Scapes: In China and Japan when a bulb bolts it is considered to be an opportunity, rather than a loss. The scape (flower stalk) is highly prized and constitutes an extra (and early) crop from the maturing bulbs. They are cut off as they emerge and the bulb continues to mature. In Asia they even have special varieties that reliably bolt, but still produce good sized bulbs.

Varieties

There are over 400 varieties of garlic, which may come as a surprise if you are only used to seeing the big white bulbs in the supermarket. Apparently a lot of garlic varieties came from the Soviet Union after 1989, which is why there are now many more varieties than were previously available. You can buy many strains by mail order, while a few may be available in local retail outlets. You should only need to buy a variety of garlic once, as it’s easy to save bulbs for next year.

You can grow garlic from cloves purchased in a supermarket, but it will probably be a softneck that is adapted to the California (or Chinese) climate. You will do better with locally grown bulbs from a farmers market, as they should be of a variety that does well in your area. When buying bulbs intended for food use, you should be aware that some diseases can be spread vegetatively in the cloves.

The kind of garlic you choose to grow is usually dictated by your climate or taste preferences. You should also think about their storage properties. You don’t want all of your garlic to be a variety that doesn’t store very well.

There are two main types of garlic, but they are divided into several groups.

Hard neck types (Ophioscordon ssp)

These get their name from the distinctly woody flower stalk which goes through the center of the bulb. They don’t usually get as big as the softnecks and have fewer wrapper leaves and fewer (but bigger) cloves. The latter is a good thing if you are growing in poor soil, because even small bulbs will produce a few good sized cloves.

Hardnecks are better suited to colder northern areas than the softnecks (in fact in very warm areas they may be hard to grow). They are divided into 3 main groups.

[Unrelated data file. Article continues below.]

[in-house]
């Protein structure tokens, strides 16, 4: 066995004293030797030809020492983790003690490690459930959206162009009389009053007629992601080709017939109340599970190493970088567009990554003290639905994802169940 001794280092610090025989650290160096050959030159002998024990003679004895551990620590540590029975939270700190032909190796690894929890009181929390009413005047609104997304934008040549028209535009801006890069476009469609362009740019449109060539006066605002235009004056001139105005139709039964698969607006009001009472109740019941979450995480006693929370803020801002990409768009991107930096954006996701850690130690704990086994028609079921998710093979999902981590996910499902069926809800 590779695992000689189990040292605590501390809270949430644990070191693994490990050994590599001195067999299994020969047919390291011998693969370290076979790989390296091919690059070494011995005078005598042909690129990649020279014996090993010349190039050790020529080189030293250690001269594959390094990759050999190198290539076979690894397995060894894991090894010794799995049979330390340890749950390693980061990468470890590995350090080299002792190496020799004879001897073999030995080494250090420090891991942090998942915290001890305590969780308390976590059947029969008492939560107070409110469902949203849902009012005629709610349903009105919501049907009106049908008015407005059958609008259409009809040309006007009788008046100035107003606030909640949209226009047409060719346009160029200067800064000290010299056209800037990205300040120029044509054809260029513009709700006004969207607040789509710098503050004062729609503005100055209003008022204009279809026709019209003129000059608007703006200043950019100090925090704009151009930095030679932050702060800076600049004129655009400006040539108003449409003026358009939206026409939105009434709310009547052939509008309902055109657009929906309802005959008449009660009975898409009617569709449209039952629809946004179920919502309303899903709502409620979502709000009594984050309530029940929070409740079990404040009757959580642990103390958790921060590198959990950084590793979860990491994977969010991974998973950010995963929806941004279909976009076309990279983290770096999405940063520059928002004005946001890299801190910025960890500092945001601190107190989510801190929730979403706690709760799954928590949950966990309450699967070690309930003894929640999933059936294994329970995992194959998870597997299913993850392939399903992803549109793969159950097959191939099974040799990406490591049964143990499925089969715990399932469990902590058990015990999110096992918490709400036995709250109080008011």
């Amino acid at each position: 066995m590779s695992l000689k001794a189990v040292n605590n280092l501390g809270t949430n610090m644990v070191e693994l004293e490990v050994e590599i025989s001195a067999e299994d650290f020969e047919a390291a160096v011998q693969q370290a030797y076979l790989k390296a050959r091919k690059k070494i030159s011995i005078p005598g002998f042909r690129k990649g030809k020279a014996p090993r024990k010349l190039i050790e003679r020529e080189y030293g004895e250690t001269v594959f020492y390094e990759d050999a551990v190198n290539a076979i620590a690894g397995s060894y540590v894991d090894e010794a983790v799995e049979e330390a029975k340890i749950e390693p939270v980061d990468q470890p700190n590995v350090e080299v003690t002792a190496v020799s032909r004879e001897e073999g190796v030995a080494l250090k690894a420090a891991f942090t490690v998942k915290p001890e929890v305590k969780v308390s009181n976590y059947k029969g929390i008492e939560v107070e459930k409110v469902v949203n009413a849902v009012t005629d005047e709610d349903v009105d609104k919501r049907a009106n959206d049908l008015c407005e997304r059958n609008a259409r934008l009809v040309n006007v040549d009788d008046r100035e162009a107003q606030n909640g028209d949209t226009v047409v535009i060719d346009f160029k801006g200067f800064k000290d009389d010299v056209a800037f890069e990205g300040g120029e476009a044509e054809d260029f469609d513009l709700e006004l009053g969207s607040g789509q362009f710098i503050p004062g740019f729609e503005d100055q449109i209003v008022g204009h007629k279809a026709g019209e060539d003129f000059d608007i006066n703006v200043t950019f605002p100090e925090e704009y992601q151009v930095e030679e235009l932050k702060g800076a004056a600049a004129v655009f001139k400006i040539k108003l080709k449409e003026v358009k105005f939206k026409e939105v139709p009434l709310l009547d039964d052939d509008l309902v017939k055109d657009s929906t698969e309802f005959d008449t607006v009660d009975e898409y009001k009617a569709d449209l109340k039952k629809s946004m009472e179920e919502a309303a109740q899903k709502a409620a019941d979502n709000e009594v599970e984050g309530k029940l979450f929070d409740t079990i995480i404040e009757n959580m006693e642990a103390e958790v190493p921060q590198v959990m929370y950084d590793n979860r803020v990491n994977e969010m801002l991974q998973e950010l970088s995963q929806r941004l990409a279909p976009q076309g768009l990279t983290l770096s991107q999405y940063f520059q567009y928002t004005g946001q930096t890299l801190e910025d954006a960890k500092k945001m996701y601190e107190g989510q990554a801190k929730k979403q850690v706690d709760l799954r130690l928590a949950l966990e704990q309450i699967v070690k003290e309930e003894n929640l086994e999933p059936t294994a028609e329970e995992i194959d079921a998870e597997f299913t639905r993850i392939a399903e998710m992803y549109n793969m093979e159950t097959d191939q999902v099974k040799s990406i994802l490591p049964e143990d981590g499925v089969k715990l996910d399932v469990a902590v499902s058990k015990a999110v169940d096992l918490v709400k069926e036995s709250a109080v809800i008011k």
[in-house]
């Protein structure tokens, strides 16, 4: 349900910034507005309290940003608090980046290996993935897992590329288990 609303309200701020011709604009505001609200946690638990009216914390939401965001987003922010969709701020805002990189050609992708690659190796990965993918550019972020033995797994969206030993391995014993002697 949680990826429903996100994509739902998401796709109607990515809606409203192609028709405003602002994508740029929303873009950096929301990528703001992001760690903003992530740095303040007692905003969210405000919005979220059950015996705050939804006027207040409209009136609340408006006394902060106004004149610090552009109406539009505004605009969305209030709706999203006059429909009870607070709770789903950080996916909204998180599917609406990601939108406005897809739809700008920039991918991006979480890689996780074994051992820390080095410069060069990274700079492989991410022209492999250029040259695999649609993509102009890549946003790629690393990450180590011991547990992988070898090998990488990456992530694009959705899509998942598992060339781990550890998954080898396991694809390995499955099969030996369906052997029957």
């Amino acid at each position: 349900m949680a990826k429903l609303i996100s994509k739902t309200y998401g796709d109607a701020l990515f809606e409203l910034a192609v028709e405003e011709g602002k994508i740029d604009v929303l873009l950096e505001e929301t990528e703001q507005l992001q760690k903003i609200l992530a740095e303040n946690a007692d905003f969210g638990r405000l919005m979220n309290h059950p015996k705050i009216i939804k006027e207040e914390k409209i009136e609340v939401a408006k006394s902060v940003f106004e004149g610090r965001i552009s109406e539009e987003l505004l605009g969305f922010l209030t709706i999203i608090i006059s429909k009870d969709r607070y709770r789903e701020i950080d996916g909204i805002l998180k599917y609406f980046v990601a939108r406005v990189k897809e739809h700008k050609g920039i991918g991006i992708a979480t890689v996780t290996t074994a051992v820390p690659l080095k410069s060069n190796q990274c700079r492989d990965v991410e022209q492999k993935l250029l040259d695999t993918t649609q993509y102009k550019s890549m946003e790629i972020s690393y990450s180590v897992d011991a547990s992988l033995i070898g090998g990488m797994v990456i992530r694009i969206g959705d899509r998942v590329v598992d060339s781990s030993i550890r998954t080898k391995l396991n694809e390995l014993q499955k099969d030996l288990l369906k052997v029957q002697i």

Rocambole

These varieties usually have thinner wrapper leaves, purple streaks and aren’t very white. They usually produce 8 – 10 cloves, arranged radially around a woody scape. They are some of the best flavored and most pungent garlics, but many don’t store for very long (about 6 months). The scape does a double loop as it emerges. They like cool winter and spring weather for best growth. They are hardier than the porcelain types.

Carpathian, German Red, Killarney Red, Spanish Roja.

Porcelain

These beautiful garlics have thick papery white or purple wrappers, usually containing a small number (4 – 6) of large cloves (which means you need to save more bulbs for replanting). They have a rich strong flavor (often hot) and store well (8 months or more). They do best in the north, but can be grown in most places. They are considered the best varieties for medicinal purposes.

Georgian Crystal, Georgian Fire, Music, Northern White, Romanian Red.

Purple stripe

These types have thick white wrappers with distinctive bright purple stripes (color intensity varies with growing conditions). The scape usually makes a three quarter loop, not quite making it all the way around.

They have very good, often complex, flavor (they are a favorite for baked garlic) and aren’t very pungent. They produce a small number (5 – 6) of large cloves and store for about 6 months. They are hardier than the porcelain types

The purple stripes may be sub-divided into three separate groups.

Standard Purple Stripe

Belarus, Chesnok Red, Persian star

Marbled Purple Stripe

Bogatyr, Gourmet Red, Siberian

Glazed Purple Stripe

Brown Tempest, Purple Glazer

Weak bolting hardneck types / softnecks

These were once thought to be softnecks, but now they are considered to be a separate group. This group contains some of the most interesting and unusual types.

Asiatic

These sometimes send up scapes in spring and sometimes not. This does an inverted U as it emerges. As the name suggests they were developed in Asia. They usually contain from 9 – 12 cloves. The flower umbel may produce a few medium sized bulbils that can be eaten or used for propagation.